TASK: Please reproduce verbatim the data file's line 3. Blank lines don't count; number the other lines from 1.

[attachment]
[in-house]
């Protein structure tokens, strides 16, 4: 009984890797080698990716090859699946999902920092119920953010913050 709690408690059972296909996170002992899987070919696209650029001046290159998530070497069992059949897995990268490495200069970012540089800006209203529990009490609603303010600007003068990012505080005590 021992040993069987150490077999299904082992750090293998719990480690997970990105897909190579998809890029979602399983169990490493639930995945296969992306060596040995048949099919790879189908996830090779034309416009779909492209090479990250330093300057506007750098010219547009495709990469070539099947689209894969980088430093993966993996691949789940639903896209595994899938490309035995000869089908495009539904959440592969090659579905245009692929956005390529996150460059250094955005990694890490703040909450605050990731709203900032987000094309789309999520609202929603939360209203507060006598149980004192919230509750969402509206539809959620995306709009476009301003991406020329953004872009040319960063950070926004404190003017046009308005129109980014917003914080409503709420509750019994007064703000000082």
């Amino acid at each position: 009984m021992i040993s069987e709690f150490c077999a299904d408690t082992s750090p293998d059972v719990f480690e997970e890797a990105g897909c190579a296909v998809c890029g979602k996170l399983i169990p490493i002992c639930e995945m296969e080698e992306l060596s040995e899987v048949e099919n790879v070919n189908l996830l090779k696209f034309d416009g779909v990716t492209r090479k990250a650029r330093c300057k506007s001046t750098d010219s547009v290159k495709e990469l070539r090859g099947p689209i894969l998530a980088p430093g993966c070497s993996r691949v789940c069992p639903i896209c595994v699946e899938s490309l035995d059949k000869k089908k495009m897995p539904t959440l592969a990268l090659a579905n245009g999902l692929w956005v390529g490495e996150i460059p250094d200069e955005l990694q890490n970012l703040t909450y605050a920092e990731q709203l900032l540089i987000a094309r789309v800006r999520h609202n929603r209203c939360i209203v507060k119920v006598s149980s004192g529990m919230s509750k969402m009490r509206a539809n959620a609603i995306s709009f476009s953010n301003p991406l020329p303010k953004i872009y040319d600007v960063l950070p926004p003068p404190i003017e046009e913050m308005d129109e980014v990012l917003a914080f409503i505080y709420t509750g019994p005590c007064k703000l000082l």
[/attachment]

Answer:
């Amino acid at each position: 009984m021992i040993s069987e709690f150490c077999a299904d408690t082992s750090p293998d059972v719990f480690e997970e890797a990105g897909c190579a296909v998809c890029g979602k996170l399983i169990p490493i002992c639930e995945m296969e080698e992306l060596s040995e899987v048949e099919n790879v070919n189908l996830l090779k696209f034309d416009g779909v990716t492209r090479k990250a650029r330093c300057k506007s001046t750098d010219s547009v290159k495709e990469l070539r090859g099947p689209i894969l998530a980088p430093g993966c070497s993996r691949v789940c069992p639903i896209c595994v699946e899938s490309l035995d059949k000869k089908k495009m897995p539904t959440l592969a990268l090659a579905n245009g999902l692929w956005v390529g490495e996150i460059p250094d200069e955005l990694q890490n970012l703040t909450y605050a920092e990731q709203l900032l540089i987000a094309r789309v800006r999520h609202n929603r209203c939360i209203v507060k119920v006598s149980s004192g529990m919230s509750k969402m009490r509206a539809n959620a609603i995306s709009f476009s953010n301003p991406l020329p303010k953004i872009y040319d600007v960063l950070p926004p003068p404190i003017e046009e913050m308005d129109e980014v990012l917003a914080f409503i505080y709420t509750g019994p005590c007064k703000l000082l």